At Christmas, we celebrate the light that is brought by the Prince of Peace. In Northern Ireland, so many people value immeasurably the peace that has been achieved in recent years and, for that reason, have been both shocked and disheartened that the community has faced renewed violence and intimidation of the most serious nature. Flags and emblems can raise emotions, no doubt, but people, no matter how emotional they feel, do not have the right to break the law because they do not like a particular decision made by those duly elected to make such decisions. There is the right to lawful protest, but not to lawlessness, not to violence, not to intimidation.

When contention arises, the way that is inspired by the Christ Child and by all that Jesus said and did during his earthly life is the way that remembers how the Kingdom of God – and no earthly realm – must be every person’s first and overriding loyalty. The call to see this, and to heed this, is the call to see and to heed the deeper and richer wisdom of God.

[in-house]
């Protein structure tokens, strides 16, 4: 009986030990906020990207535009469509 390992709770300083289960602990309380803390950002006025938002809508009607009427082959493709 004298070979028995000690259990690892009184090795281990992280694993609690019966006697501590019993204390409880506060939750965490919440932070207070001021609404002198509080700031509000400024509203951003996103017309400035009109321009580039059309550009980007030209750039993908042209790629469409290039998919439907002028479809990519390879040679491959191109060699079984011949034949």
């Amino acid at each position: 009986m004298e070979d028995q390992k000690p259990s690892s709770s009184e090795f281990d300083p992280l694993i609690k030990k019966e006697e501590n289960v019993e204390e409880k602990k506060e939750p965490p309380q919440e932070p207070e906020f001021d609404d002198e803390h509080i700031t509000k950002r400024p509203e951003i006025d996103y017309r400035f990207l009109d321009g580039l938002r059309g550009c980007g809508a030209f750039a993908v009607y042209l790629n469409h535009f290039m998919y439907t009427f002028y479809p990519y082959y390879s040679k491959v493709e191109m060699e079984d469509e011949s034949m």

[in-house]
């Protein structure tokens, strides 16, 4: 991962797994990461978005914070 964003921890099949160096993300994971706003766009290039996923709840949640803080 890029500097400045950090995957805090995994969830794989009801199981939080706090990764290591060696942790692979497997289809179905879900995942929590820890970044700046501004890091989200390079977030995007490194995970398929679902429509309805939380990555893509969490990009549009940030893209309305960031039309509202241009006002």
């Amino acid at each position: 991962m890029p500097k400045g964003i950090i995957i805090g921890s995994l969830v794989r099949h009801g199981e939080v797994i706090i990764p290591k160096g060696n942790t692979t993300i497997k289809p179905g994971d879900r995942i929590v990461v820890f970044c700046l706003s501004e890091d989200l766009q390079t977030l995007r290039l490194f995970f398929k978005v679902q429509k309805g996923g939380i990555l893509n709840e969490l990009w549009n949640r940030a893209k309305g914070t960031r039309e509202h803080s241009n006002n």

Home News

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World News

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Letters to the Editor

The Masonic Order

In his letter (Gazette, 7th December), the Public Relations Officer of the Grand Lodge of Freemasons of Ireland, Michael Holden, states that the Grand Lodge is “trying to be open and welcoming about the organisation”.

Is this a new departure for an organisation that holds its members under such a level of threat not to reveal its secrets to the point that it can confidently state that outsiders don’t know what they are talking about when they raise concerns about the order?